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Radiogenic power and geoneutrino luminosity of the Earth and other terrestrial bodies through time
  • William F mcdonough,
  • Ondrej Sramek,
  • Scott Alan Wipperfurth
William F mcdonough
University of Maryland

Corresponding Author:[email protected]

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Ondrej Sramek
Charles University
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Scott Alan Wipperfurth
University of Maryland
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We report the Earth’s rate of radiogenic heat production and (anti)neutrino luminosity
from geologically relevant short-lived radionuclides (SLR) and long-lived radionuclides
(LLR) using decay constants from the geological community, updated nuclear physics
parameters, and calculations of the β spectra. We carefully account for all branches in
K decay using the updated β energy spectrum from physics and an updated branching
ratio from geological studies. We track the time evolution of the radiogenic power
and luminosity of the Earth over the last 4.57 billion years, assuming an absolute abundance
for the refractory elements in the silicate Earth and key volatile/refractory element
ratios (e.g., Fe/Al, K/U, and Rb/Sr) to set the abundance levels for the moderately
volatile elements. The relevant decays for the present-day heat production in the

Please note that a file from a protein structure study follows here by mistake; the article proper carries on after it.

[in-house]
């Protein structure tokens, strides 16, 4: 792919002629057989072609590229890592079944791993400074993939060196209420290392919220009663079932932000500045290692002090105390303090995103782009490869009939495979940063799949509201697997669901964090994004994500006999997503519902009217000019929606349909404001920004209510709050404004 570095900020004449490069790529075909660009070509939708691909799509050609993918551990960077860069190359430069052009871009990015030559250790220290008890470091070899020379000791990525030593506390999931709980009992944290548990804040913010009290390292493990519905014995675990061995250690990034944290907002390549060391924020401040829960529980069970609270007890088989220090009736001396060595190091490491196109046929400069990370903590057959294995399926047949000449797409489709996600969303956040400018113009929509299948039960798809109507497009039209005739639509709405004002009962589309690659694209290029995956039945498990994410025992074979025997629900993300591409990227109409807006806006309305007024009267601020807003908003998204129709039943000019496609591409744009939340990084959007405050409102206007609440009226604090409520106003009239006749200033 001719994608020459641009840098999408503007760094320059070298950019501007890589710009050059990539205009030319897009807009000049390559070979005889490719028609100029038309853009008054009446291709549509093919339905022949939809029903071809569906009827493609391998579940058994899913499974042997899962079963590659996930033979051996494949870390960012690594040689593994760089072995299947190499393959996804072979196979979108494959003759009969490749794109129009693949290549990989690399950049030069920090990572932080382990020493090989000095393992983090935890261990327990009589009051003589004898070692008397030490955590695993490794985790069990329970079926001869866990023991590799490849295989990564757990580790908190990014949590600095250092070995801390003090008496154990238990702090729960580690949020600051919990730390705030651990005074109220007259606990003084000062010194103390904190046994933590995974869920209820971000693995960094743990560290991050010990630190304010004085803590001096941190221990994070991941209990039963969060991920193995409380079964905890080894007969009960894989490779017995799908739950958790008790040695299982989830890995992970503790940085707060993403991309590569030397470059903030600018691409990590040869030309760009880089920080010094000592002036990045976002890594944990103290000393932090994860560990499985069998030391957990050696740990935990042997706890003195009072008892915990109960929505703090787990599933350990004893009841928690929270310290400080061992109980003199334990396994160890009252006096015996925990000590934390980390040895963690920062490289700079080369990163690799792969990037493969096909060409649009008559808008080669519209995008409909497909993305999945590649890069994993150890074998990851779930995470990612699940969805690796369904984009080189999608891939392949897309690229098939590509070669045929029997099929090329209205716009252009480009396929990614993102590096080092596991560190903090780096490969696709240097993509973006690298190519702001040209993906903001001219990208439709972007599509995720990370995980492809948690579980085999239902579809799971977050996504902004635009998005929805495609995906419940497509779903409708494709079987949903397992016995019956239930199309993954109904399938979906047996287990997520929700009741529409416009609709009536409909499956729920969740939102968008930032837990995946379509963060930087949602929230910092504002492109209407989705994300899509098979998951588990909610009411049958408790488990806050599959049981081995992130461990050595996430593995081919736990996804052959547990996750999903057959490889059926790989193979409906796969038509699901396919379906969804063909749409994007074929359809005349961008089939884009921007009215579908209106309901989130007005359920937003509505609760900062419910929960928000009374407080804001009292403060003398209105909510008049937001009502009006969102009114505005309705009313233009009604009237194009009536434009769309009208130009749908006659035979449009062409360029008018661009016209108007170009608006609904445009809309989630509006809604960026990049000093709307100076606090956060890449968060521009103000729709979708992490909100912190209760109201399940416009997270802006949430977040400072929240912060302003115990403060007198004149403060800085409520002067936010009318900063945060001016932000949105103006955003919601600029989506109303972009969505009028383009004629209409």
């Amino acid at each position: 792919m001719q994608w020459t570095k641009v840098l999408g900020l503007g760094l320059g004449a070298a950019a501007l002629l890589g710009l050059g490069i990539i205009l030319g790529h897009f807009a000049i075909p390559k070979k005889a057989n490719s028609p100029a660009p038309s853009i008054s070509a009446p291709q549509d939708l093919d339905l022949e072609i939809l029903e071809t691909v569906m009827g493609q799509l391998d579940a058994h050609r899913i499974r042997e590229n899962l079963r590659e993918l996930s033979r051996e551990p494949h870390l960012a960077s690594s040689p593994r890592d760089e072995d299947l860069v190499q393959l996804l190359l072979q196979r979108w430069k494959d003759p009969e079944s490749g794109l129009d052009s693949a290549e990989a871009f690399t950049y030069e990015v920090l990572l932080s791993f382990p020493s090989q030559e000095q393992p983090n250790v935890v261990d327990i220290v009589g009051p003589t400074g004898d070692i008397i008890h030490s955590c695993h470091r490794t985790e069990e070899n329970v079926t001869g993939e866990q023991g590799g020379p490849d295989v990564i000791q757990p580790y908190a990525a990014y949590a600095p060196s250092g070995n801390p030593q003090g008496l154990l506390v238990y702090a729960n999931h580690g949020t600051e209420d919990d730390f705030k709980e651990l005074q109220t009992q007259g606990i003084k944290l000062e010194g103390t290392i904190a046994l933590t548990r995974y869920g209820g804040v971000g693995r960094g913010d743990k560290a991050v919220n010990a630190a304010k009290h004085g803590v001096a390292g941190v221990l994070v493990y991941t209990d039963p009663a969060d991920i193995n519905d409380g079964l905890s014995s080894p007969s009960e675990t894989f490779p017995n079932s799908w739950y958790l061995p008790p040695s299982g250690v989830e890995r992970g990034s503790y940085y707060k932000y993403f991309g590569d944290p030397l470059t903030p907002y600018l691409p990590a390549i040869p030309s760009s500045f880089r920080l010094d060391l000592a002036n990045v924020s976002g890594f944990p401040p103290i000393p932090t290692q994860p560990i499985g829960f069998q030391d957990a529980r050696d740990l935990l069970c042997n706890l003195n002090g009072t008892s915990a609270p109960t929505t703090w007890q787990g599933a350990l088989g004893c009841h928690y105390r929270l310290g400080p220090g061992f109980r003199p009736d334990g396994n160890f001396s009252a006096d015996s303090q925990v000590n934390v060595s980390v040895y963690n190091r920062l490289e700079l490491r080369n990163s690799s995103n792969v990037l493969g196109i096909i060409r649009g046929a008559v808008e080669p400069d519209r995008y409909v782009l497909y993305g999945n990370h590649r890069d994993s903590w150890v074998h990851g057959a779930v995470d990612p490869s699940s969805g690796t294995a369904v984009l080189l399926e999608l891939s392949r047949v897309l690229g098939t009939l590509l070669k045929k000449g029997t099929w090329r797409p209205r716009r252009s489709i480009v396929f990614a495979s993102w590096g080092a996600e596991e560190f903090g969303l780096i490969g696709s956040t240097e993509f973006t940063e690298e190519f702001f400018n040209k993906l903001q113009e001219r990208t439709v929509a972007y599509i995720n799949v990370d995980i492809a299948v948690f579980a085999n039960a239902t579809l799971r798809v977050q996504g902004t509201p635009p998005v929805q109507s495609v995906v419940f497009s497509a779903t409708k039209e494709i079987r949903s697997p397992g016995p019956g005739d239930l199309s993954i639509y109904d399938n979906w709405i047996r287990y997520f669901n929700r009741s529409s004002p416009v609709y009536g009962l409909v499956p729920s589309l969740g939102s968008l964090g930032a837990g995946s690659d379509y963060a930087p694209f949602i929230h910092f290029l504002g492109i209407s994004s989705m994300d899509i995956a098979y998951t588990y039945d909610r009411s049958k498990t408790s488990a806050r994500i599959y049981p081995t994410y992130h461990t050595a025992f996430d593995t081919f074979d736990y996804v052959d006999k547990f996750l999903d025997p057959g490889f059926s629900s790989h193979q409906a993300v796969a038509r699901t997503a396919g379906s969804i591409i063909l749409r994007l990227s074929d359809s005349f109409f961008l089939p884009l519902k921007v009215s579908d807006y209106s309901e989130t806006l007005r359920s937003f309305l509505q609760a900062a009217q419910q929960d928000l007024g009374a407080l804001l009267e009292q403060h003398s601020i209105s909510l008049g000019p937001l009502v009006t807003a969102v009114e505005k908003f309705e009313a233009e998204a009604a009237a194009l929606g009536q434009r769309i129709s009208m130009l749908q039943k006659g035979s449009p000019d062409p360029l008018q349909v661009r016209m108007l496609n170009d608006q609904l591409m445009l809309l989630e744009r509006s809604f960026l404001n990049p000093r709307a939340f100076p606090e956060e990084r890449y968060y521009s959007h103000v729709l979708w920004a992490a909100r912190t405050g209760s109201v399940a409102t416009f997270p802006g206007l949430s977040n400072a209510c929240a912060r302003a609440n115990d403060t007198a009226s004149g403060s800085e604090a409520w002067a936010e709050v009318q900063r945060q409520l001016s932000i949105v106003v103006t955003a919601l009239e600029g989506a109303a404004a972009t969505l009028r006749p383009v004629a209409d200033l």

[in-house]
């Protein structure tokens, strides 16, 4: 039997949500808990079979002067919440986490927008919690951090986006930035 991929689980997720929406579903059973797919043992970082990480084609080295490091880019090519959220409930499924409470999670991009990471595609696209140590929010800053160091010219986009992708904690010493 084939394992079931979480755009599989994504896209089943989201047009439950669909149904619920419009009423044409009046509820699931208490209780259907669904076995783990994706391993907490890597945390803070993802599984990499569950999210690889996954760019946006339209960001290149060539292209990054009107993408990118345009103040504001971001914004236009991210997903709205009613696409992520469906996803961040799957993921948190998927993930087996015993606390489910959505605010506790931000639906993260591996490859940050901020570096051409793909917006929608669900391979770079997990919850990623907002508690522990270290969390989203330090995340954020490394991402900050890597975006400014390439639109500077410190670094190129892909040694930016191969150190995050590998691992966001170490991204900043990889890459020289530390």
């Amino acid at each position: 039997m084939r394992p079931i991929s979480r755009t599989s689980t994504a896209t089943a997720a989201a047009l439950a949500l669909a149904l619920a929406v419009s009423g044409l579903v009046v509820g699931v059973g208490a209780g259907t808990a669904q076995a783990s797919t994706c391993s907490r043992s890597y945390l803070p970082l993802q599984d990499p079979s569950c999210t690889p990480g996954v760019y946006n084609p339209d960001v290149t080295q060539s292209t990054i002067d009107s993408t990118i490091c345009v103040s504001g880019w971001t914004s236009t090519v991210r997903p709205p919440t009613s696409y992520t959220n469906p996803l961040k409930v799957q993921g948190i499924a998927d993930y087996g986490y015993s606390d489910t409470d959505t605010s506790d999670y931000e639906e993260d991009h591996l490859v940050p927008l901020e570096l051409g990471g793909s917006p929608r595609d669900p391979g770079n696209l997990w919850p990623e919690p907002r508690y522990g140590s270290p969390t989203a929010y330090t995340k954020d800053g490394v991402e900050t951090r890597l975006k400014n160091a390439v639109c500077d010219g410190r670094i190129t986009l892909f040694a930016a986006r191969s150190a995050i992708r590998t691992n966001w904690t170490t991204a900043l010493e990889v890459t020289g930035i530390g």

Earth (19.9 ± 3.0 TW) are from K, Rb, Sm, Th, U, and U. Given element
concentrations in kg-element/kg-rock and density ρ in kg/m, a simplied equation
to calculate the heat production in a rock is:
h [μWm] = ρ(3.387 × 10 [K] + 0.01139 [Rb] + 0.04607 [Sm] + 26.18 [Th] + 98.29 [U])
The radiogenic heating rate of earth-like material at Solar System formation was some 10 to 10 times greater than present-day values, largely due to decay of Al in the silicate fraction, which was the dominant radiogenic heat source for the first ~10My. Decay of Fe contributed a non-negligible amount of heating during the first ~15My after CAI (Calcium Aluminum Inclusion) formation, interestingly within the time frame of core{mantle segregation.
Jul 2020Published in Geochemistry, Geophysics, Geosystems volume 21 issue 7. 10.1029/2019GC008865